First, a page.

DOE awards $1.2M to Colorado State Energy Institute team to study ultra-low emissions, high-efficiency natural gas engines
A team of researchers from Colorado State University’s Energy Institute has received a $1.2-million grant from the U.S. Department of Energy’s Office of Energy Efficiency and Renewable Energy to look at making natural gas engines as efficient as diesel engines in the same class. (Earlier post.)
Specifically, the researchers will develop medium- and heavy-duty, on-road natural gas engines that are as efficient as traditional diesel engines often used in long-haul 18-wheeler trucks, garbage trucks and delivery trucks.
The Colorado State team is working with commercial partners Cummins Inc. and Woodward, Inc. to tackle this engine technology challenge. The team includes Associate Professor Daniel Olsen; Assistant Professor Bret Windom; and Professor Anthony Marchese, all in the Department of Mechanical Engineering.
Cummins and Woodward, having worked on these problems for decades, will provide the team with practical hardware for testing and the capability to commercialize technology breakthroughs. Cummins is building a single-cylinder, 2.5-liter natural gas engine to be used as a key research tool for the project. Woodward is contributing combustion, ignition, fuel delivery technology and advanced engine controls.
The Energy Institute team is proposing to break down technological barriers such as the knock and misfire limits to optimize combustion and improve natural gas engine efficiency.
The team plans to do this using a three-pronged approach. First, they will use a laser spark-ignited rapid compression machine (RCM), an experimental device that simulates a single compression stroke of an internal combustion engine, to study the chemical kinetics and combustion of natural gas.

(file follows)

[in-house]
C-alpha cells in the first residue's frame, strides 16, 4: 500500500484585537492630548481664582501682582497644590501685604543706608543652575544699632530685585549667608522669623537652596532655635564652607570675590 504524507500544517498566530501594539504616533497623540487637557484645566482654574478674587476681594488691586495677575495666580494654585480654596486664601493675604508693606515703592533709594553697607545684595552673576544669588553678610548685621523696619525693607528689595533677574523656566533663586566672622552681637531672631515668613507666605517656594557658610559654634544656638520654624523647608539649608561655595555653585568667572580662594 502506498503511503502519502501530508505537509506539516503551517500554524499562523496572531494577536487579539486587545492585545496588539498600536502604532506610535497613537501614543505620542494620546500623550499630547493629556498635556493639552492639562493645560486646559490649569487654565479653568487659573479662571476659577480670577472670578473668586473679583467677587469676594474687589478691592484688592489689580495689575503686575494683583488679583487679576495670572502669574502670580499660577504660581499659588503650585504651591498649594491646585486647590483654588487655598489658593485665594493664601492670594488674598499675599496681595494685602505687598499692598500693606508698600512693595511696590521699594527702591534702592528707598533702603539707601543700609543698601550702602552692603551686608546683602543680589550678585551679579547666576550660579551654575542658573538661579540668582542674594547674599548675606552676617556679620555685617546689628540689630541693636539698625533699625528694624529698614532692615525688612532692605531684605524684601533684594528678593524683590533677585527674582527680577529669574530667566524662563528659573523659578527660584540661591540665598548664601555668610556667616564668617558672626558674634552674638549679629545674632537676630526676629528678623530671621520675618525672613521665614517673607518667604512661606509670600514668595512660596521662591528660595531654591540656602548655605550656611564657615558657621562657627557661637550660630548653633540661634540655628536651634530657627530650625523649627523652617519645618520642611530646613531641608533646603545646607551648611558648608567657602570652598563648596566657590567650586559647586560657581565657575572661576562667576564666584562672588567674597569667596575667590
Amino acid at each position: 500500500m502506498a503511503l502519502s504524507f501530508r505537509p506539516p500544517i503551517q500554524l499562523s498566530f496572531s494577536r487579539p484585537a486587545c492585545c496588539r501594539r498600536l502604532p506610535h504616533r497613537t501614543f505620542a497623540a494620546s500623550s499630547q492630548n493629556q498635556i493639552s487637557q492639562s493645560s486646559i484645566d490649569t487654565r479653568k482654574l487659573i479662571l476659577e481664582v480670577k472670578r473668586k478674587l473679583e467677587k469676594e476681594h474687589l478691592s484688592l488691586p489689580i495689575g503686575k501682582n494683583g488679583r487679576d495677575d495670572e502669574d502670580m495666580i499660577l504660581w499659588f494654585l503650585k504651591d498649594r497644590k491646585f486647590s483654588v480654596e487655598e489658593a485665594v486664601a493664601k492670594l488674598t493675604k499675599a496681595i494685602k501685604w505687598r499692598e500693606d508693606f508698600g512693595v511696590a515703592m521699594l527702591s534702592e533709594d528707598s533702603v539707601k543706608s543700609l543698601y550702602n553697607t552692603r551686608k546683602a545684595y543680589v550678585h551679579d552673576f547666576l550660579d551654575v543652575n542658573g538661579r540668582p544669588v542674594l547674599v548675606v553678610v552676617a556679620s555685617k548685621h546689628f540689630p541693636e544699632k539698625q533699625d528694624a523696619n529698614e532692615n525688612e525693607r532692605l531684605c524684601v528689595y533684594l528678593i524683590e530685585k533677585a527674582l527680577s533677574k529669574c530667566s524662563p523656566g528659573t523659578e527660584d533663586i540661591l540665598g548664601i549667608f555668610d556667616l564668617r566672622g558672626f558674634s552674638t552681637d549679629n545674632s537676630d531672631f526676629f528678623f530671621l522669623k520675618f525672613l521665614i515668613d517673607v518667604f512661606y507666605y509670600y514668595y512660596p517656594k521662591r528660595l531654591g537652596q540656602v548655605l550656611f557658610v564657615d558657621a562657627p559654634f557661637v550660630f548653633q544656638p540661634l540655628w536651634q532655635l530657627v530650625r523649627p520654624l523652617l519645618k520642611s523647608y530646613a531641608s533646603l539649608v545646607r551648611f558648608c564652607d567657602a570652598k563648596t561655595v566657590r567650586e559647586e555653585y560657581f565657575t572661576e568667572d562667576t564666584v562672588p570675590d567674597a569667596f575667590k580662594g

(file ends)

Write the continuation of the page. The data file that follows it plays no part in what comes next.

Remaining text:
Second, they will use a Cooperative Fuel Research (CFR) engine to study how gas composition impacts end gas auto-ignition, the phenomenon that leads to engine knock.
Third, using lessons learned from the RCM and CFR engine studies, the team will develop engine models to direct the design of the combustion-related components in a specially built Cummins engine for final testing and system optimization. Woodward’s advanced combustion, fuel delivery and state-of-the-art combustion control technology will also play a role. These contributions will enable sustained operation of controlled auto-ignition, minimizing knock margin conservatism.
The CSU [rapid compression machine] is a unique device to test the auto-ignition characteristics of the wide range of components found in natural gas and is able to simulate the components of recirculated exhaust gas for knock suppression. This level of research in a wide range of fuels has not been done before, and it will help with engine design and control.—CSU associate professor Gregory Hampson, Woodward’s sponsor on this project
The team is set to begin work on the three-year project this summer.